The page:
I'VE BEEN TO HUNDREDS of rock shows, but I've never attended a single one because of its poster. The poster artists in the documentary Died Young, Stayed Pretty are all too aware of this inefficacy: Their work promotes another form of art, and they're a tiny fringe of an already fringe culture. Director Eileen Yaghoobian ignores the functionality of their artwork and instead focuses on the artists as personalities. While details of their techniques are only glanced upon—often frustratingly—Yaghoobian effectively gets her camera in each artist's face and allows them to ramble about whatever they feel like talking about.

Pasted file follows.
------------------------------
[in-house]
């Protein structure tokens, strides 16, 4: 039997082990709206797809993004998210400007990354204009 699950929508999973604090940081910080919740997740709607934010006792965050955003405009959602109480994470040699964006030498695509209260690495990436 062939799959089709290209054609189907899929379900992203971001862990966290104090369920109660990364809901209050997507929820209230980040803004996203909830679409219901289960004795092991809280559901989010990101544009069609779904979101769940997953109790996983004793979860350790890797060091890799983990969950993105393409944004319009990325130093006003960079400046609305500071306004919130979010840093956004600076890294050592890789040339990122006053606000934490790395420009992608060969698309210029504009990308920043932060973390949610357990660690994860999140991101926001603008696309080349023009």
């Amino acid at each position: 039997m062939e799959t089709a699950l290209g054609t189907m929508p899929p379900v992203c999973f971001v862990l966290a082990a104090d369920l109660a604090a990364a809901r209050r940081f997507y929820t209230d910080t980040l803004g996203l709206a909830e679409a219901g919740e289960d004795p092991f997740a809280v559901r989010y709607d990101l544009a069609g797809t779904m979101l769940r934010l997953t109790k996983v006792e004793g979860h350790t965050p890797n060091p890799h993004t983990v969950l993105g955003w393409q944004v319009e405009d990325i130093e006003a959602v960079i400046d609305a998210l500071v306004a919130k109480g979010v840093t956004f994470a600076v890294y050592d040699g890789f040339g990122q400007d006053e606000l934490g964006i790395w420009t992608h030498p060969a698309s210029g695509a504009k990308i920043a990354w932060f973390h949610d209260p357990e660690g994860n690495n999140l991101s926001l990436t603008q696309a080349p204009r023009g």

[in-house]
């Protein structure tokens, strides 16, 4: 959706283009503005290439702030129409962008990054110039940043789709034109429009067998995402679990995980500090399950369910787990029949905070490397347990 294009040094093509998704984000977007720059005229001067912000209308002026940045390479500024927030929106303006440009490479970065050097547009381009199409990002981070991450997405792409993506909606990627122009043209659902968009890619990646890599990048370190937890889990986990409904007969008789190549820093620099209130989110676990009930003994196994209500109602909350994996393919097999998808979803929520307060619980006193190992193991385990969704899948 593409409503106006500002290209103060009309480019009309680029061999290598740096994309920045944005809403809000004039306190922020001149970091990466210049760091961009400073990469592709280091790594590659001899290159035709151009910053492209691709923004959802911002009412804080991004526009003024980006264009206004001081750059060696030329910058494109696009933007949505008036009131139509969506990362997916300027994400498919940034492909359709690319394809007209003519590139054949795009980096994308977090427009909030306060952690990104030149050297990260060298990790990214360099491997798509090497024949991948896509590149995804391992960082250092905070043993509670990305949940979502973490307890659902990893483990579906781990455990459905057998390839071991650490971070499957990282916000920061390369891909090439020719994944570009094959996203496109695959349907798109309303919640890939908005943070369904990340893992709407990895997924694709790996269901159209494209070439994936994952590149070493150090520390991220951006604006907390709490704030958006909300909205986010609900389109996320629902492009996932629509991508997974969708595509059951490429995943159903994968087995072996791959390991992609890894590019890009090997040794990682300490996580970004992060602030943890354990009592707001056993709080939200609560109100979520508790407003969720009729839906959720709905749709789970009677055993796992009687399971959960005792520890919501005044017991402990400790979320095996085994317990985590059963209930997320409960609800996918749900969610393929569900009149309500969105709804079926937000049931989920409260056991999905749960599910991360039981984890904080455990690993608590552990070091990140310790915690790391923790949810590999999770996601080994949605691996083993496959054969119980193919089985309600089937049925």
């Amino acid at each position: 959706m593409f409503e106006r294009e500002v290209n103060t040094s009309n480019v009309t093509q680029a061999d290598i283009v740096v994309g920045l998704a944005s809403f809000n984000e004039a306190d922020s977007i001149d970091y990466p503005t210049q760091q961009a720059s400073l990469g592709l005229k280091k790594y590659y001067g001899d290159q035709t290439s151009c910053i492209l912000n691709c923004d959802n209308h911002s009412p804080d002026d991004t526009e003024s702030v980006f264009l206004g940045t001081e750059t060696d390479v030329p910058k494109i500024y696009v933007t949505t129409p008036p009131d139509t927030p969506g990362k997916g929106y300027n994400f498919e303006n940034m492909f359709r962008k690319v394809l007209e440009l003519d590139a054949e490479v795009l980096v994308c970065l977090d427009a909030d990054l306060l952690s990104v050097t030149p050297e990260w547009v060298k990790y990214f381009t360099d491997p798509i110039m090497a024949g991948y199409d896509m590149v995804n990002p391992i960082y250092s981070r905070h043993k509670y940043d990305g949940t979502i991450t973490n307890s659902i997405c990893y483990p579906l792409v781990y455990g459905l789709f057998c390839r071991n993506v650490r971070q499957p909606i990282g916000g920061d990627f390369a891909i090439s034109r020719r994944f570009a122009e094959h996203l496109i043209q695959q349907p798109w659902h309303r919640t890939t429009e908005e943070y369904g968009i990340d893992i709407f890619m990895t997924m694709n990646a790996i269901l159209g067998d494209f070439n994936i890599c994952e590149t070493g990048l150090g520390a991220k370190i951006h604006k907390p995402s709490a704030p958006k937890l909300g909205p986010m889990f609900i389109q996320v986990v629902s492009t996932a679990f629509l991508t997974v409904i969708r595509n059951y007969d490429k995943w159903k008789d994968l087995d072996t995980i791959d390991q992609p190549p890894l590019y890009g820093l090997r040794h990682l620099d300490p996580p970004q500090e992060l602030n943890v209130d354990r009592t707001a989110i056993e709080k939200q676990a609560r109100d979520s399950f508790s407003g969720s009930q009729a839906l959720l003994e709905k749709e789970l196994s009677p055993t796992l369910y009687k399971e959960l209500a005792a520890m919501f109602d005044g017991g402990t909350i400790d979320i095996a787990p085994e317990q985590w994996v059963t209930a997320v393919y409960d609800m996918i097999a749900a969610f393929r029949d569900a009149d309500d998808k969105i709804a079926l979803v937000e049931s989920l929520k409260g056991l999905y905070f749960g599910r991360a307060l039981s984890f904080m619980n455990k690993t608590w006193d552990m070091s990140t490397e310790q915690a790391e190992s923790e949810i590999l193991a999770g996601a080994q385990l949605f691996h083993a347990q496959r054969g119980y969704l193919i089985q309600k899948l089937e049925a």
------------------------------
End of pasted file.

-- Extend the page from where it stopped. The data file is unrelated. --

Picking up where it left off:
Some, like Art Chantry and Rob Jones, have plenty to say, and when Yaghoobian couples their ruminations with hundreds of shots of posters, it results in a dizzying worm-can of pop culture, literally overflowing with ideas and images. But the movie meanders, and we never really get the chance to see either how these truly offbeat artists work or what propels them. Deeper background info on poster history would have been useful, or perhaps Yaghoobian should have focused on fewer artists. With a couple exceptions, most of her subjects get lost in the shuffle, and Died Young, Stayed Pretty becomes a further piece of the unraveling fringe.